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ICT4Agroecology with smallholder farmers in Tanzania

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Slides presented at the G-STIC 2017 conference in Burssels.

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ICT4Agroecology with smallholder farmers in Tanzania

  1. 1. ICT4Agroecology with smallholder farmers in Tanzania Eugenio Tisselli, Angelika Hilbeck Swiss Federal Institute of Technology (ETH)
  2. 2. Industrial agriculture: an unsustainable model ● Agricultural industrialization and productivity increase over the past century has come at a great cost to the environment and human health. ● "Business as usual is not an option any more." (IAASTD 2009) ● A consensus is emerging that transforming unsustainable industrial agricultural systems into sustainable ones is an imperative for global food security. (IAASTD 2009, UNCTAD 2013, IPES Food 2016) ● New narratives of agri-cultures have to grow bottom-up, be inclusive and culturally sensible, and include the voices of small-scale farmers.
  3. 3. The Agroecological alternative ● Agroecology is the study, design, management, and evaluation of agricultural systems that are productive but also respectful of the environment. ● Agroecology considers the interactions between biological, physical, technical, social, and economic factors that are relevant to farming systems. ● Agroecology has been described not only as a scientific discipline, but also as a social, cultural, and political movement. (Altieri, 1989; Gliessman, 2000; Toledo, 2011)
  4. 4. ICT4Agriculture ● Since 2003, ICTs have been strongly promoted as key enabling technologies for the improvement of livelihoods and agricultural practices of smallholder farmers (WSIS, 2003). ● Mobile communication technologies have become the main tools of ICT4Agriculture initiatives. ● A case-based study in Tanzania argued that the key benefits that mobile phones can deliver to small-scale farmers include: ● Accessing timely information ● Making markets more efficient and transparent ● Providing advance warning of weather and other risks ● Accessing complementary services, such as mobile banking or insurances (Furuholt and Matotay 2011).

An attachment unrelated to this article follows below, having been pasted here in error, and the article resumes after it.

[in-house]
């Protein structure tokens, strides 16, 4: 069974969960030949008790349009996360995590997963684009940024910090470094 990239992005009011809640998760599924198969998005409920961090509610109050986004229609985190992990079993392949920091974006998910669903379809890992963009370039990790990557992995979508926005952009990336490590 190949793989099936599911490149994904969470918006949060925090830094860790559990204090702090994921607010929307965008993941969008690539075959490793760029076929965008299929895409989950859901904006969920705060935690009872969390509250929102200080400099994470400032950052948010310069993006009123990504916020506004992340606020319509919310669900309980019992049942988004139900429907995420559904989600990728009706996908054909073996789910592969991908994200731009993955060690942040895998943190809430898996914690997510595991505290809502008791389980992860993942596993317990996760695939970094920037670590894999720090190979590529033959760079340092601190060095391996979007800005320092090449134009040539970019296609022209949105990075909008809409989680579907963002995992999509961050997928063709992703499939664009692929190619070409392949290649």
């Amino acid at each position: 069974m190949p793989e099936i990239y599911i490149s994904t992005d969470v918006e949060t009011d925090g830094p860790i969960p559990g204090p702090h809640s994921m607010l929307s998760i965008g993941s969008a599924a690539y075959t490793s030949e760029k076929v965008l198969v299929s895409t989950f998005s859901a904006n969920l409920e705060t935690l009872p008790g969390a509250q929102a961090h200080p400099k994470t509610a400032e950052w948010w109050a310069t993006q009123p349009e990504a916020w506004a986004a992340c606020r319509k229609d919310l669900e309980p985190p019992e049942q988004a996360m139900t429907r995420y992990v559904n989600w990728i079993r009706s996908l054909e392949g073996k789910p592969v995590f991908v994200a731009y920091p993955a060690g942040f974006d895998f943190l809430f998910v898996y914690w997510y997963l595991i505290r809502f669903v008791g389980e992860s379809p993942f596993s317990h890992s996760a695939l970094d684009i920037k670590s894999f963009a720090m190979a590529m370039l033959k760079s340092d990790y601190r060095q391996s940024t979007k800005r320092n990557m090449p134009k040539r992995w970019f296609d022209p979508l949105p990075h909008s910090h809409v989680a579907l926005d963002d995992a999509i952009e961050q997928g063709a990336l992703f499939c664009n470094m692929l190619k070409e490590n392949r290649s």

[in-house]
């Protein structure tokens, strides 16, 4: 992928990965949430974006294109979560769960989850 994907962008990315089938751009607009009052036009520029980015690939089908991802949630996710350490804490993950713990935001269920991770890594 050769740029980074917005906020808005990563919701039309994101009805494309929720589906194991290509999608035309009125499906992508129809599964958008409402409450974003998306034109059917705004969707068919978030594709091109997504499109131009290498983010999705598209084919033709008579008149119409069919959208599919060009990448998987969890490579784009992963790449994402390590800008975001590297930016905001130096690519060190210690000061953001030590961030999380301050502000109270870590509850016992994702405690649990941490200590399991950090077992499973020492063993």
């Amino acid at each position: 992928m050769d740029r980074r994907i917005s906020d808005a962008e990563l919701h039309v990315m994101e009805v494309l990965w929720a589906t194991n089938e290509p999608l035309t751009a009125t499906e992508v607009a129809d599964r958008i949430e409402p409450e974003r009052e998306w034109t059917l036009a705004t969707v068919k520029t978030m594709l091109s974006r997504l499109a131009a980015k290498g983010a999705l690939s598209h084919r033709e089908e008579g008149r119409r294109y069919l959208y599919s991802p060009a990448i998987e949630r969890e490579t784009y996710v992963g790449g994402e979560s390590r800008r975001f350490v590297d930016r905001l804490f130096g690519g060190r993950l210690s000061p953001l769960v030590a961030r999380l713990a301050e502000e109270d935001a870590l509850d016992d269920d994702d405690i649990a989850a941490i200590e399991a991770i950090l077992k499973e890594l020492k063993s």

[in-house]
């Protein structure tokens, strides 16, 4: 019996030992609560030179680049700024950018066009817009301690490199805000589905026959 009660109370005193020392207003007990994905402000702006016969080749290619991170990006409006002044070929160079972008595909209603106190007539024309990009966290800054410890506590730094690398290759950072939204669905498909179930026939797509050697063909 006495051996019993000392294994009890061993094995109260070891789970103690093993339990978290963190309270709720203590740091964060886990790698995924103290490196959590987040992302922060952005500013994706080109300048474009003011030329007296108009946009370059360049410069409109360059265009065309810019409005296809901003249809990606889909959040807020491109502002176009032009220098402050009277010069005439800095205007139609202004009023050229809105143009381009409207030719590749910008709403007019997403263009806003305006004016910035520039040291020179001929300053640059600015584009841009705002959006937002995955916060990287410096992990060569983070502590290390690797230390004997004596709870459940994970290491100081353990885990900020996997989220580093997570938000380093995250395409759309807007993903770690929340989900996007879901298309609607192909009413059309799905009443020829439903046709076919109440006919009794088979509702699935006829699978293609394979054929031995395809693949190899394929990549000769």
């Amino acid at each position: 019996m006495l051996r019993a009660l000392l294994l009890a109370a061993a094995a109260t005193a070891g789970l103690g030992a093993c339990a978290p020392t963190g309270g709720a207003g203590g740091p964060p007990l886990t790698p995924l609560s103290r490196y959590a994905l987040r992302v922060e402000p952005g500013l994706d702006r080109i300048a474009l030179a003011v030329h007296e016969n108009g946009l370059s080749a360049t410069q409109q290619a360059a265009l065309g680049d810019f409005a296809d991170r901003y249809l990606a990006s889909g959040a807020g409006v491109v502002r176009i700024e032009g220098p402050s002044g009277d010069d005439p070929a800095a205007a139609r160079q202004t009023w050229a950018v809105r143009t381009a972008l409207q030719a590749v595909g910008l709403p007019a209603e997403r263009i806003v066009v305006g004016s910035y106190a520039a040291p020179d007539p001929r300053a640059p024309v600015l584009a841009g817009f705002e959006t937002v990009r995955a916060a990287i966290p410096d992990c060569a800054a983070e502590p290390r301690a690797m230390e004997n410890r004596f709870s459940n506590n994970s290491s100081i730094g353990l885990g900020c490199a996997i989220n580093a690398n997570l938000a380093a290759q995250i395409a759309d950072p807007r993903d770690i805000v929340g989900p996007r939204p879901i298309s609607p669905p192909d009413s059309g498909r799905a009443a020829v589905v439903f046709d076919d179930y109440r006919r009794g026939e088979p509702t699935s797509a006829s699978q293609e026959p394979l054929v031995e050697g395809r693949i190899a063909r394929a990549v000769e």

5. 5. Potential risks of ICT4Agriculture ● De-skilling of small-scale farmers ● Eroding communal values and reciprocal practices in the name of competition ● Favoring a spiraling dependency on new monetized loops
  6. 6. Despite potential risks, we believe that the interactive and connective power of ICTs can effectively empower smallholder farmers, by embedding those technologies into the practices and methodologies of Agroecology.
  7. 7. Sauti ya wakulima (2011-ongoing): farmers in Bagamoyo, Tanzania, share smartphones to document the effects of climate change and their strategies for adaptation, and share them on the Internet.
  8. 8. Sauti ya wakulima: http://sautiyawakulima.net
  9. 9. Research for Development on Agroecology: our vision. ● Introduce and establish the field of ICT4Agroecology in Tanzania to: ● research and validate the effectiveness of agroecological practices in different regions ● build a live, open source, publicly accessible repository of evidence of successful/best agroecological practices ● develop and validate a series of ICT platforms that will: ● aid in the process of evaluating the effectiveness of selected agroecological treatments ● enable and encourage farmer-led research on agroecology
  10. 10. Starting in 2016, Swissaid Tanzania built on the experience of Sauti ya wakulima to reach 5,000 farmers in the region of Masasi who are being trained on agroecology.
  11. 11. Agroecology research fields in Masasi and Morogoro Morogoro Masasi
  12. 12. Thank you!

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